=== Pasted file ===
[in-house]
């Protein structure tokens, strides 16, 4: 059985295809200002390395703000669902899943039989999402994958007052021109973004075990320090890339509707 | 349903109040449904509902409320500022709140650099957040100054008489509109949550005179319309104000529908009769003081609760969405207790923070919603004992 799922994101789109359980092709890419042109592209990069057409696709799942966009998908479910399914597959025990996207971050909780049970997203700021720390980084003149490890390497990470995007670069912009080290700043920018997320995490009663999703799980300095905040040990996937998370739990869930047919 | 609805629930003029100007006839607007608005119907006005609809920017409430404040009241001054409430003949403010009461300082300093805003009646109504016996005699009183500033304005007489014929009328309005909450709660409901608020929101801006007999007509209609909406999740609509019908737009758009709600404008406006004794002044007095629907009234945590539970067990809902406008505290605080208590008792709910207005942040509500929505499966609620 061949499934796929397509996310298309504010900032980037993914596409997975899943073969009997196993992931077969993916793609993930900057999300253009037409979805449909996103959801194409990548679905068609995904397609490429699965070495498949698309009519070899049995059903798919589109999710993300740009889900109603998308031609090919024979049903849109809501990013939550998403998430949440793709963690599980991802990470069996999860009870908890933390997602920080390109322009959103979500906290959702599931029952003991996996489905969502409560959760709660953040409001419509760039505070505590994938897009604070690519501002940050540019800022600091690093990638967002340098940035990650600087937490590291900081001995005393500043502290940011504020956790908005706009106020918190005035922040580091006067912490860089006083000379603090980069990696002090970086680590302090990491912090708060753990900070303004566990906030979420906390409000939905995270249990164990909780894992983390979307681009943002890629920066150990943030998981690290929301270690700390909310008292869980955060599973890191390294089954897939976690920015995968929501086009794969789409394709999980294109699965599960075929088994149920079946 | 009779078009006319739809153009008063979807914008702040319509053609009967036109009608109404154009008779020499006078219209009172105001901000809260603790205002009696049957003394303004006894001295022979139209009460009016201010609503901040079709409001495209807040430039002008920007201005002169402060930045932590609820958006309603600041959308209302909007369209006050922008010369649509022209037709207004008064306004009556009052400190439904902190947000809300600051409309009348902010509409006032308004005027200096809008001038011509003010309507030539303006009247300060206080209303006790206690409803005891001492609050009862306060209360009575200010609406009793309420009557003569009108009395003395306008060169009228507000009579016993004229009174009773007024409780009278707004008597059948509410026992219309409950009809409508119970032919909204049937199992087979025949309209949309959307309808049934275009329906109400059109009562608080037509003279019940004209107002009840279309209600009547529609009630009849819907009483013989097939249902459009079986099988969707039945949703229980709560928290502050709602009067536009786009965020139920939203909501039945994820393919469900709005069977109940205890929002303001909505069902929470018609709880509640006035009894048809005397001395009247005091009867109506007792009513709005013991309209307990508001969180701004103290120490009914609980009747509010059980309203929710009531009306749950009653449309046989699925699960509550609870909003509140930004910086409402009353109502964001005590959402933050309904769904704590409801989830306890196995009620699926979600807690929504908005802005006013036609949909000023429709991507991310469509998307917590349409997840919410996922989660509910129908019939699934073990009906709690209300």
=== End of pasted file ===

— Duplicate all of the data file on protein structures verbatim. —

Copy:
[in-house]
């Protein structure tokens, strides 16, 4: 059985295809200002390395703000669902899943039989999402994958007052021109973004075990320090890339509707 | 349903109040449904509902409320500022709140650099957040100054008489509109949550005179319309104000529908009769003081609760969405207790923070919603004992 799922994101789109359980092709890419042109592209990069057409696709799942966009998908479910399914597959025990996207971050909780049970997203700021720390980084003149490890390497990470995007670069912009080290700043920018997320995490009663999703799980300095905040040990996937998370739990869930047919 | 609805629930003029100007006839607007608005119907006005609809920017409430404040009241001054409430003949403010009461300082300093805003009646109504016996005699009183500033304005007489014929009328309005909450709660409901608020929101801006007999007509209609909406999740609509019908737009758009709600404008406006004794002044007095629907009234945590539970067990809902406008505290605080208590008792709910207005942040509500929505499966609620 061949499934796929397509996310298309504010900032980037993914596409997975899943073969009997196993992931077969993916793609993930900057999300253009037409979805449909996103959801194409990548679905068609995904397609490429699965070495498949698309009519070899049995059903798919589109999710993300740009889900109603998308031609090919024979049903849109809501990013939550998403998430949440793709963690599980991802990470069996999860009870908890933390997602920080390109322009959103979500906290959702599931029952003991996996489905969502409560959760709660953040409001419509760039505070505590994938897009604070690519501002940050540019800022600091690093990638967002340098940035990650600087937490590291900081001995005393500043502290940011504020956790908005706009106020918190005035922040580091006067912490860089006083000379603090980069990696002090970086680590302090990491912090708060753990900070303004566990906030979420906390409000939905995270249990164990909780894992983390979307681009943002890629920066150990943030998981690290929301270690700390909310008292869980955060599973890191390294089954897939976690920015995968929501086009794969789409394709999980294109699965599960075929088994149920079946 | 009779078009006319739809153009008063979807914008702040319509053609009967036109009608109404154009008779020499006078219209009172105001901000809260603790205002009696049957003394303004006894001295022979139209009460009016201010609503901040079709409001495209807040430039002008920007201005002169402060930045932590609820958006309603600041959308209302909007369209006050922008010369649509022209037709207004008064306004009556009052400190439904902190947000809300600051409309009348902010509409006032308004005027200096809008001038011509003010309507030539303006009247300060206080209303006790206690409803005891001492609050009862306060209360009575200010609406009793309420009557003569009108009395003395306008060169009228507000009579016993004229009174009773007024409780009278707004008597059948509410026992219309409950009809409508119970032919909204049937199992087979025949309209949309959307309808049934275009329906109400059109009562608080037509003279019940004209107002009840279309209600009547529609009630009849819907009483013989097939249902459009079986099988969707039945949703229980709560928290502050709602009067536009786009965020139920939203909501039945994820393919469900709005069977109940205890929002303001909505069902929470018609709880509640006035009894048809005397001395009247005091009867109506007792009513709005013991309209307990508001969180701004103290120490009914609980009747509010059980309203929710009531009306749950009653449309046989699925699960509550609870909003509140930004910086409402009353109502964001005590959402933050309904769904704590409801989830306890196995009620699926979600807690929504908005802005006013036609949909000023429709991507991310469509998307917590349409997840919410996922989660509910129908019939699934073990009906709690209300």